The California Column
In April of 1862, the California Column marched from Fort Yuma on the Colorado River, across the southern New Mexico Territory to the Rio Grande River. From there, they crossed into western Texas. Their trek was a total of 900 miles and it is the longest march across desert terrain ever attempted by the U.S. military.
The California Column was commanded by Colonel James Henry Carleton who was promoted to brigadier general while the column was en route. It originally consisted of ten companies of the 1st California Infantry, five companies of the 1st Regiment California Volunteer Cavalry, Company B, 2nd Regiment California Volunteer Cavalry and Light Battery A of the Third U.S. Artillery. This command contained 1500 well drilled and disciplined men. Later on, Lieutenant Colonel George W. Bowie‘s 5th California Infantry was added, bringing the total strength of the Column to 2350 men.
Their main objective was to drive Confederate troops out of New Mexico. They traveled in groups of 400 at intervals of several days apart across the desert in order to conserve the water at springs and wells along the route. The followed the former route of the Butterfield Overland Mail, which had ceased operation the previous year. Union spies had stocked the vacant stage posts with food and grain for the California Column.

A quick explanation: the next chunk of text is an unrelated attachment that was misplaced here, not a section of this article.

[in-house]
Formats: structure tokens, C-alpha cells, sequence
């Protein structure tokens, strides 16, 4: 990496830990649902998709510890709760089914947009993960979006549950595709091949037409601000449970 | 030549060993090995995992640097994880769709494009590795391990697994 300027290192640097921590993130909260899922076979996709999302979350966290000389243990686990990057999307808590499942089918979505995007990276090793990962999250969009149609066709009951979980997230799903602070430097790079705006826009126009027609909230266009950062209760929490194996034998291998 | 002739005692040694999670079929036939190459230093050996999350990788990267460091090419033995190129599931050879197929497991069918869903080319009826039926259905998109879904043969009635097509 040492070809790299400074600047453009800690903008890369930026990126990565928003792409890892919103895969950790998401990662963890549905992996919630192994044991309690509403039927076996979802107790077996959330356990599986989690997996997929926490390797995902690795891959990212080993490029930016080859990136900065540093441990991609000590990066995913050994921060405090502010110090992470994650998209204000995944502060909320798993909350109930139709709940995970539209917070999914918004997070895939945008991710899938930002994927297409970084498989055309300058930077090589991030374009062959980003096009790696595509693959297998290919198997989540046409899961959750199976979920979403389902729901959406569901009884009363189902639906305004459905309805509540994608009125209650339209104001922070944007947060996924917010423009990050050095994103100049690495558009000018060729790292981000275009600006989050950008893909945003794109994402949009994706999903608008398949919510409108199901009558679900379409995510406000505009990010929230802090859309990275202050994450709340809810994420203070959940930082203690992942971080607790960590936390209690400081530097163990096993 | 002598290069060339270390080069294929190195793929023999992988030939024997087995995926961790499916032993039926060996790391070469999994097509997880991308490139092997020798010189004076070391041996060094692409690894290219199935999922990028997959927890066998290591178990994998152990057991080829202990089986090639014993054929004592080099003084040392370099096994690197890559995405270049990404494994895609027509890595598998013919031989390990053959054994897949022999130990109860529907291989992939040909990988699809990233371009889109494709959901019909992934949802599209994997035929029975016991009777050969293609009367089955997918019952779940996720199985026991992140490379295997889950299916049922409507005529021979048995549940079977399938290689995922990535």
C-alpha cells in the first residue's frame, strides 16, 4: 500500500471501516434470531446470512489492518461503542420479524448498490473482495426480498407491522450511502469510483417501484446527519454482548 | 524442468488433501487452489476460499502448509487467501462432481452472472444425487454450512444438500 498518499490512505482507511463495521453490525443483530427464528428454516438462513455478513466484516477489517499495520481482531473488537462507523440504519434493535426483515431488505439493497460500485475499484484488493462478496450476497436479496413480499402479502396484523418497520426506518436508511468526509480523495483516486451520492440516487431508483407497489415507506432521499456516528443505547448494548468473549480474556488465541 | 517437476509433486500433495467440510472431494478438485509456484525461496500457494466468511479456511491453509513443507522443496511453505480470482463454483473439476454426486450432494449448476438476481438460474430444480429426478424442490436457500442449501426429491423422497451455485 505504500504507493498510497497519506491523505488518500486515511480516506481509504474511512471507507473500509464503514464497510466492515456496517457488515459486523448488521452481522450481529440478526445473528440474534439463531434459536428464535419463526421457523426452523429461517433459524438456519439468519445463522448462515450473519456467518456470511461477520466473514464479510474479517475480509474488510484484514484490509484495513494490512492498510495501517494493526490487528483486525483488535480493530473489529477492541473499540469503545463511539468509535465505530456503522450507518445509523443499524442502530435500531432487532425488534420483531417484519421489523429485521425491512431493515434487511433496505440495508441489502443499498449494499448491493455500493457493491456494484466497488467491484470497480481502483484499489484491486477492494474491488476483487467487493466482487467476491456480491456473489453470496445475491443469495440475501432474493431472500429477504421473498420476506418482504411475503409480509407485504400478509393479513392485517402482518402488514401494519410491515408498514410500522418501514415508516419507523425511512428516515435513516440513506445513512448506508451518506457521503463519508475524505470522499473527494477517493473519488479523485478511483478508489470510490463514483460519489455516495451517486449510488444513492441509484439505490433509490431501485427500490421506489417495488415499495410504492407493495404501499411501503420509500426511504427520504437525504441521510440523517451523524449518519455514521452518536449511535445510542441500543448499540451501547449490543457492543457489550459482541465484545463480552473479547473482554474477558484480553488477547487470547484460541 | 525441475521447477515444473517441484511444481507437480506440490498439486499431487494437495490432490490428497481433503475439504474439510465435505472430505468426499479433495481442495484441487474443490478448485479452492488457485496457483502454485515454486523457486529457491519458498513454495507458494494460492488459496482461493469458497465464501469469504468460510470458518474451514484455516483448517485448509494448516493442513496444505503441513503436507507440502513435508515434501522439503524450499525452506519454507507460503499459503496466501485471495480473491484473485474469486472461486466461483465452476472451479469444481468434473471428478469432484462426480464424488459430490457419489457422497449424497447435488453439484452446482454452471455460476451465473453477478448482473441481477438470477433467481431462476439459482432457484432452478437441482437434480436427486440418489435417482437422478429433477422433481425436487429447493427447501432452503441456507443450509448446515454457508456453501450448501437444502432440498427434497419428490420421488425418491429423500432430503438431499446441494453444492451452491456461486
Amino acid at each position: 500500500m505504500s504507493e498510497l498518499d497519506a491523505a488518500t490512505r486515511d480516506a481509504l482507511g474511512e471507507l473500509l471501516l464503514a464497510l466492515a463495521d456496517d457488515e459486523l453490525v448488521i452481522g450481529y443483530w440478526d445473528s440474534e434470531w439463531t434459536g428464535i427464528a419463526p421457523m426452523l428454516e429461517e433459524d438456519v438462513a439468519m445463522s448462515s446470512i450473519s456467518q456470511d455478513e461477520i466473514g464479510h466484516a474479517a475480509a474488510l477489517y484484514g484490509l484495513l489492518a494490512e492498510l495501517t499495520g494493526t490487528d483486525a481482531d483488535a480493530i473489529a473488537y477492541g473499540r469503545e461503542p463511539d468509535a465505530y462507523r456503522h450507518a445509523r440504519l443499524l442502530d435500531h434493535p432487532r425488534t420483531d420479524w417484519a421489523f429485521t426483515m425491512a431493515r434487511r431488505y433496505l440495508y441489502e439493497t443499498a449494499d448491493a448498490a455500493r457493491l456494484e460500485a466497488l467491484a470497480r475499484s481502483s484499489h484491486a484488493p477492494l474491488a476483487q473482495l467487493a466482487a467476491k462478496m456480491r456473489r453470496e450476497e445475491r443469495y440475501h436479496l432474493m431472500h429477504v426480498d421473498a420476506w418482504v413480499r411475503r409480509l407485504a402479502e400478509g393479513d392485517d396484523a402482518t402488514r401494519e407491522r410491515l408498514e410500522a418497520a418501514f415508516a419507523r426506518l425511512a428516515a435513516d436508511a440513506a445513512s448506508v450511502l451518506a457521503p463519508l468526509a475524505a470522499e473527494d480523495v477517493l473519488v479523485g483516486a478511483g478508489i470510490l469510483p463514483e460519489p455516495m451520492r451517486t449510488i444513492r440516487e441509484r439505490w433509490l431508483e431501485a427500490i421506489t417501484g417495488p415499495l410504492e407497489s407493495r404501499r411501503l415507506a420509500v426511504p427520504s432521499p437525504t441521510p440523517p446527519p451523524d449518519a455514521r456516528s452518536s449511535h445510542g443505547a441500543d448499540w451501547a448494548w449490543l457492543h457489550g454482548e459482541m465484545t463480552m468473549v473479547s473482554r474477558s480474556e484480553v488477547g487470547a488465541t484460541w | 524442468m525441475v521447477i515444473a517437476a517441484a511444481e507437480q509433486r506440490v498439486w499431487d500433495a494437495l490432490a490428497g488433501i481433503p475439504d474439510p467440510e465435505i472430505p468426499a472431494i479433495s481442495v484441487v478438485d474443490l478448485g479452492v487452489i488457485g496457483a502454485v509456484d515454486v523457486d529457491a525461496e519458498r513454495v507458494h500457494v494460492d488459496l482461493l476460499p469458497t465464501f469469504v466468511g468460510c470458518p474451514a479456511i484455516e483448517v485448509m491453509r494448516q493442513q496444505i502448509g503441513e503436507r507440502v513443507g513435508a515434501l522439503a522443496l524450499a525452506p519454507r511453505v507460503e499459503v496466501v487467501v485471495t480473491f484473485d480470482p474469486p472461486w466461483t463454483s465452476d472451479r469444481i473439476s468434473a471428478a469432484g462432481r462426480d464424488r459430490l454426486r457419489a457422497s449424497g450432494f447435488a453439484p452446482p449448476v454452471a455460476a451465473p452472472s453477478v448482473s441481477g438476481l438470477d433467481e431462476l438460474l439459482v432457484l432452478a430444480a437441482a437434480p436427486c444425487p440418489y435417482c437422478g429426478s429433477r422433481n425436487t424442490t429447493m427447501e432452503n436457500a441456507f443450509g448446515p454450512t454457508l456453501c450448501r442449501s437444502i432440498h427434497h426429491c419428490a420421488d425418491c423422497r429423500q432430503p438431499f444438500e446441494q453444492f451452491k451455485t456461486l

The Arizona Rangers were a pro-Confederate force and they managed to destroy some supplies that were stockpiled along the route. Along the way they fought two small engagements with Confederate troops. The first was at Stanwix Station on March 30, 1862, where the columns vanguard came upon a small 10-man detachment that was burning hay at a stage post. After a brief exchange of fire the Confederates retreated to Tucson.
The next engagement was a fight between patrols from the opposing forces at Picacho Pass on April 15, 1862. It was another engagement that took place near a stage post. Less than a total of 2 dozen men were involved from both sides with several casualties on both sides. The Union patrol retreated having lost 3 killed.
The California Column had driven off most of the Confederates in the vicinity and on May 20th they marched into Tucson unopposed. The city had been occupied by the Confederates for a brief 80 days.
After the capture of Tucson, the California Column fought a number of engagements with several different Indian tribes, including the Apaches of Mangas Colorados and Cochise, and the Navajos. The rest of their service during the war was against the native American tribes of the Southwest.
The California Column had accomplished its objective of helping to drive the Confederates out of the Arizona and New Mexico Territories. The territorial government relocated to El Paso, while some Confederate Arizona military units relocated to San Antonio. The government in exile remained in Texas for the duration of the war, it continued to be represented in the First and Second Confederate Congresses. Resistance in Arizona continued at the partisan level, and Confederate units under the banner of Arizona fought until the end of the war in May 1865.